(A) Relative apparent sugar uptake by wild type E. coli BW25113 (WT) grown in the presence and absence of fructose. (B) Relative apparent sugar uptake by the fruBKA triple E. coli BW25113 mutant (TM) grown in the presence and absence of fructose. (C&D) Relative apparent sugar uptake by the triple mutant (TM) relative to that of the wild type E. coli BW25113 strain when grown in LB or LB plus 0.2% fructose, respectively, as indicated. (E&F) Relative apparent sugar uptake by a fruA mutant relative to that of the wild type E. coli BW25113 strain when grown in LB and LB plus 0.2% fructose, respectively. (G&H) Relative apparent sugar uptake by a fruB mutant relative to that of the wild type E. coli BW25113 strain when grown in LB or LB plus 0.2% fructose, respectively. 1, Fructose; 2, Mannitol; 3, N-acetylglucosamine; 4, Methyl alpha glucoside; 5, 2-Deoxyglucose; 6, Trehalose; 7, Galactitol and 8, Galactose. The raw data for these plots are shown in supplementary materials (S1, S2, S3, S3B, S4, S4B, S5 and S5B Tables). Note: In this Figure and elsewhere, αMG and 2DG uptake values represent accumulation levels, while for other sugars, a combination of uptake + metabolic rates were estimated. Galactose is taken up via the GalP secondary carrier, not by the PTS.
Fig 3
Fig 3. Ratios of apparent transport activities for various sugars (PTS substrates and galactose) by wild type E. coli BW25113 (WT) and its fruBKA triple mutant (BW25113-fruBKA:kn (TM) over-expressing individual or combined fruBKA operon genes.
Ratios of apparent transport rates for [14C]sugar uptake in wild type (WT) and ΔfruBKA mutant backgrounds over-expressing individual or combined fruBKA operon genes as presented at the tops of the figures: A. fruA in the TM strain. B. fruA in the WT parental strain. C. fruB in the TM strain. D. fruB in the WT parental strain. E. fruA and fruB in the TM strain. F. fruA and fruB in the WT parental strain. 1, Fructose; 2, Mannitol; 3, N-acetylglucosamine; 4, Methyl alpha glucoside; 5, 2-Deoxyglucose; 6, Trehalose; 7, Galactitol and 8, Galactose. The raw data for these plots are provided in supplementary materials (S6–S12 Tables). ND, not determined.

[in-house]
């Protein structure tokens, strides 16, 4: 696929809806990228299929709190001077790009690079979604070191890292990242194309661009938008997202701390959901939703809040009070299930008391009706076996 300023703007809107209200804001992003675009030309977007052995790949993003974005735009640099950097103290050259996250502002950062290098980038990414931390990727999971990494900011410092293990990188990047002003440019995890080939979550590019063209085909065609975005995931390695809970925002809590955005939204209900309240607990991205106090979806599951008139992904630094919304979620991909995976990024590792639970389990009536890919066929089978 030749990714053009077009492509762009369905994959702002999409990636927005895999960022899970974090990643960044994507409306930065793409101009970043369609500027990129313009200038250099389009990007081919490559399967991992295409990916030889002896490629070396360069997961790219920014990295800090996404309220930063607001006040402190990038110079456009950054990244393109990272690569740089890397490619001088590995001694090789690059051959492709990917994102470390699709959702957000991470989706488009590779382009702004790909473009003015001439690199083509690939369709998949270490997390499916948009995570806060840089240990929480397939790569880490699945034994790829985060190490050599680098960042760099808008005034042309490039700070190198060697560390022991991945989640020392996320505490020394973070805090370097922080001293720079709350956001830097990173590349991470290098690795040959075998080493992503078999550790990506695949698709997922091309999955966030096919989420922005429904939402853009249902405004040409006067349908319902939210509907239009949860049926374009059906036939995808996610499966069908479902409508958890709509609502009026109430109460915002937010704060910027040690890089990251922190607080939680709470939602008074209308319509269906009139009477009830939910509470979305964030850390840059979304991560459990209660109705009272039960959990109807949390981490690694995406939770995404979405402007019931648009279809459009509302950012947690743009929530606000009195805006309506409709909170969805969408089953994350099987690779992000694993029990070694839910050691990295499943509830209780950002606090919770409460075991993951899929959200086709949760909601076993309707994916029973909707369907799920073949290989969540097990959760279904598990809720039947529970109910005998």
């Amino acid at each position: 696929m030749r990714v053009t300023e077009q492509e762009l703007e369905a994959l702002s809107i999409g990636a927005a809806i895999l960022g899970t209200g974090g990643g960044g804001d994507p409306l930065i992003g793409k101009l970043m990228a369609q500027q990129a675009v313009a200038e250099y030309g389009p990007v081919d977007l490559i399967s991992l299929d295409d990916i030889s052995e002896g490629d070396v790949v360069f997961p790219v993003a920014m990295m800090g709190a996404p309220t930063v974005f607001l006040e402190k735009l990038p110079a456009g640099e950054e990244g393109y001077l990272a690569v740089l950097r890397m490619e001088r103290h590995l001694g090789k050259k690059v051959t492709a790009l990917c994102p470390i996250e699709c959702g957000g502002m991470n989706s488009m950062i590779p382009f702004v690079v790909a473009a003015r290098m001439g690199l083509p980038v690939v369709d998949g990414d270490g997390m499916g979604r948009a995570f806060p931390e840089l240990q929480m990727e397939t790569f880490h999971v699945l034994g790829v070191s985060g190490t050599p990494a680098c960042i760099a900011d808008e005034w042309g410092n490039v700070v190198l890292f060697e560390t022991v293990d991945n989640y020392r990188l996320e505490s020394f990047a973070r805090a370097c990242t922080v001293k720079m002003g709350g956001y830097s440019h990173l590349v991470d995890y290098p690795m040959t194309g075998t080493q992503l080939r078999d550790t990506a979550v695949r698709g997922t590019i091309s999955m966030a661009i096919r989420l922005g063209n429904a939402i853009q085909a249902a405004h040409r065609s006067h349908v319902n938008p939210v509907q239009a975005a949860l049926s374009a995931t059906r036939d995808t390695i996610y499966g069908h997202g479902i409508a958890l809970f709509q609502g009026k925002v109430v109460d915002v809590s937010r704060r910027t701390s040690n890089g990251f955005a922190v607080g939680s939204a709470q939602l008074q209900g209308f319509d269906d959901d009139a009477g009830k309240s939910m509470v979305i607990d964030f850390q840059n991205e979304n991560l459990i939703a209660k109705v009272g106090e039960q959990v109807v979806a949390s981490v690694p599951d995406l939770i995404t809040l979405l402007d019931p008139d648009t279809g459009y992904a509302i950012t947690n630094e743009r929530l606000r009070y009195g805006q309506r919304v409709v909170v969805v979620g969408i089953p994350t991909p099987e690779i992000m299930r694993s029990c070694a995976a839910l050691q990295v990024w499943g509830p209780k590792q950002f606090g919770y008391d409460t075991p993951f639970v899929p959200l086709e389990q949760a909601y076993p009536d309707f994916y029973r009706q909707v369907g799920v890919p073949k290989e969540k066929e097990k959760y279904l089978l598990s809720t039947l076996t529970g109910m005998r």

Fig 4
Fig 4. PEP-dependent phosphorylation of various radioactive PTS sugars by crude extracts of wild type and ΔfruBKA strains of E. coli following either induction with fructose or overexpression of fruBKA or fruA and fruB.
Ratios of the PEP-dependent phosphorylation rates for various radioactive PTS sugars by crude extracts of wild type and ΔfruBKA strains of E. coli. A. wild type cells induced by growth in LB + fructose (0.2%) compared to LB grown cells. B. Effect of the overexpression of the entire fruBKA operon on in vitro PEP-dependent sugar phosphorylation rates when cells were grown in LB medium. C. The consequences of the simultaneous overexpression of fruA and fruB in the WT background. D. The same as C except that the ΔfruBKA strain was used. 1, Fructose; 2, Mannitol; 3, N-acetylglucosamine; 4, Methyl alpha glucoside; 5, 2-Deoxyglucose; 6, Trehalose and 7, Galactitol. The raw data for these plots are presented in S16–S21 Tables. Other conditions and combinations of gene overexpression did not result in appreciable changes in activities (see S16–S21 Tables).
Fig 5
Fig 5. Effect of purified FruB on PEP-dependent phosphorylation activities of crude extracts of the recombinant triple mutant E. coli strain BW25113-fruBKA:kn-pMAL-fruA (TM-pMAL-fruA, closed symbols) as compared to the BW25113-fruBKA:kn-pMAL (TM-pMAL, open symbols), assaying phosphorylation of [14C]PTS sugars, mannitol (Mtl, squares) and N-acetylglucosamine (NAG, triangles).
The raw data are presented in S23 Table.
Fig 6
Fig 6
Effects of using a HSS from lysed E. coli BW25113 chs kn:T:Ptet-fruBKA cells, overexpressing the fruBKA operon, on the PEP-dependent phosphorylation activities of enzymes II in membrane pellets (MP) of E. coli BW25113 overexpressing fruA (A) or galP (B) for PTS sugars: 1, Fructose; 2, Mannitol; 3, N-acetylglucosamine and 4, Galactitol. An aliquot of an 8 h HSS from E. coli BW25113 chs kn:T:Ptet-fruBKA (WT OE fruBKA operon) was used as a source of soluble PTS enzymes for the measurement of PEP-dependent phosphorylation activities. The raw data are presented in S24 Table.